To begin with

How to begin? Not at the beginning, that would take too long. Perhaps now – a bright day, a cold wind, 56 miles and a world away from the city. I have been watching birds in the garden and my tea has gone cold.

I am a country mouse again, after 5 years in Edinburgh and Leith – I have left behind tenements and traffic and crowds, cinema trips and pot luck dinners, the beckoning smells from Leith Walk restaurants, flat and flatmate and parties, buses every 7 minutes, offices and colleagues and decent coffee. I am at least 8 miles from a cappuccino. (I don’t think I’d heard of a cappuccino until I visited a student friend in Marchmont 10 years ago, but now I feel a pang).

My friends and my sister are not just around the corner, but a 3 mile walk and a bus and a train ride away (so far, I’ve scheduled trips to coincide with Mum or A’s errands in town or city). Just a phone call away, we say. I’ll visit – you’ll visit – and when I go further afield, we’ll keep in touch. I’ll write postcards, letters, send them at erratic intervals and call out of the blue.

The garden birds make unsuitable confidantes – quick to gossip and to squabble, quicker still to leave in a thrum of wings. But I am surrounded by yellow tête-á-tête narcissi half a thumb high, who nod in the breeze, and pale snowdrops line the woodland path. Ring the first one you see in a year, it will bring you luck, I read somewhere once.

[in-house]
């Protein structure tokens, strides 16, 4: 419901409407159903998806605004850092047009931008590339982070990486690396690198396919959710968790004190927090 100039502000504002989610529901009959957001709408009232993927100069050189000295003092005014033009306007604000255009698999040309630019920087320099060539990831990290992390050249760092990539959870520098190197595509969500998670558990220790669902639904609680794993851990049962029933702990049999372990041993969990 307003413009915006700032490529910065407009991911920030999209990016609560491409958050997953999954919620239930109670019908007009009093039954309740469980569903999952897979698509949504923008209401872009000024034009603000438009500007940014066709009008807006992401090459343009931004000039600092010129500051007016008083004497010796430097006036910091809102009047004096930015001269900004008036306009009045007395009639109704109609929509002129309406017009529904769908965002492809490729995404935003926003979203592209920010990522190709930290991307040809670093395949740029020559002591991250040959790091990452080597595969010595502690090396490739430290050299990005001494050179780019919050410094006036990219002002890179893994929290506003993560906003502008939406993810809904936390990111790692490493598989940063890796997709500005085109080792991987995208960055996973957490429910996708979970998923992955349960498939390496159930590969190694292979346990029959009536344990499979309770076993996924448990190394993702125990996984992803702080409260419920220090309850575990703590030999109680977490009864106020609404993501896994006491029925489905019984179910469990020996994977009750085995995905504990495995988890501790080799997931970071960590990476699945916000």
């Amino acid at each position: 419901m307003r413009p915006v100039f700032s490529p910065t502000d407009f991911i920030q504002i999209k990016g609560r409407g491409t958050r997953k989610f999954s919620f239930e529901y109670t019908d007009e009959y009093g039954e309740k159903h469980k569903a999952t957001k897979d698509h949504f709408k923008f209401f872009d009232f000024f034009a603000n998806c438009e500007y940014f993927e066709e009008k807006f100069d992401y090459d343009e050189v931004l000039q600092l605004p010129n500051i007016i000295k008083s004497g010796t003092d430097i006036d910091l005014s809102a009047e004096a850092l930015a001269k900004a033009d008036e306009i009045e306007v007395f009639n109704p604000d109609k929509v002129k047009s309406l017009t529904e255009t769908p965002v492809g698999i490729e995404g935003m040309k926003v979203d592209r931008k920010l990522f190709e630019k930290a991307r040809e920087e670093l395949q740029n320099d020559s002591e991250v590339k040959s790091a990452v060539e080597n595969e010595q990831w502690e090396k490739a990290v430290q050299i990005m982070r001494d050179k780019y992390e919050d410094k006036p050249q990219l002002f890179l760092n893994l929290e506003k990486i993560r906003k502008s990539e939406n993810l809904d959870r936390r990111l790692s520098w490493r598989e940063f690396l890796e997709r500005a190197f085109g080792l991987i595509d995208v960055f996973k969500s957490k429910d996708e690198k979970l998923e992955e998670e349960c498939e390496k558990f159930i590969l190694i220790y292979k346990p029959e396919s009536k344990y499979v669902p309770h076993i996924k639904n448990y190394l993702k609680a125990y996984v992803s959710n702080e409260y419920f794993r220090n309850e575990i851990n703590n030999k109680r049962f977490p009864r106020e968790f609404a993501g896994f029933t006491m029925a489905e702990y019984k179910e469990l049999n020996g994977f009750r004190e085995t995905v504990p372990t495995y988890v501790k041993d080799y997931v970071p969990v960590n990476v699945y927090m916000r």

To begin with, I have come home – though I’ve never lived here – to help renovate the house and tame the garden, learning to point and plaster walls, planting and pruning shrubs, sourcing materials – or Wombling, as Mum calls it. Cooking and cleaning and keeping the wheels in motion. I do not look too much ahead, for now, but behind – the history of the village in neighbours’ recollections and census records – and at what I am doing with my hands. Pinging missiles are an occasional hazard of denailing wood, and they must be found swiftly or lie as lurking menaces for car tyres and wellies.

On our walk today we heard geese honking before we saw them, four skeins passing overhead then disappearing into the distance. There are badger prints on the muddied path in the field. We’ll come back one evening and wait downwind. It is spring.

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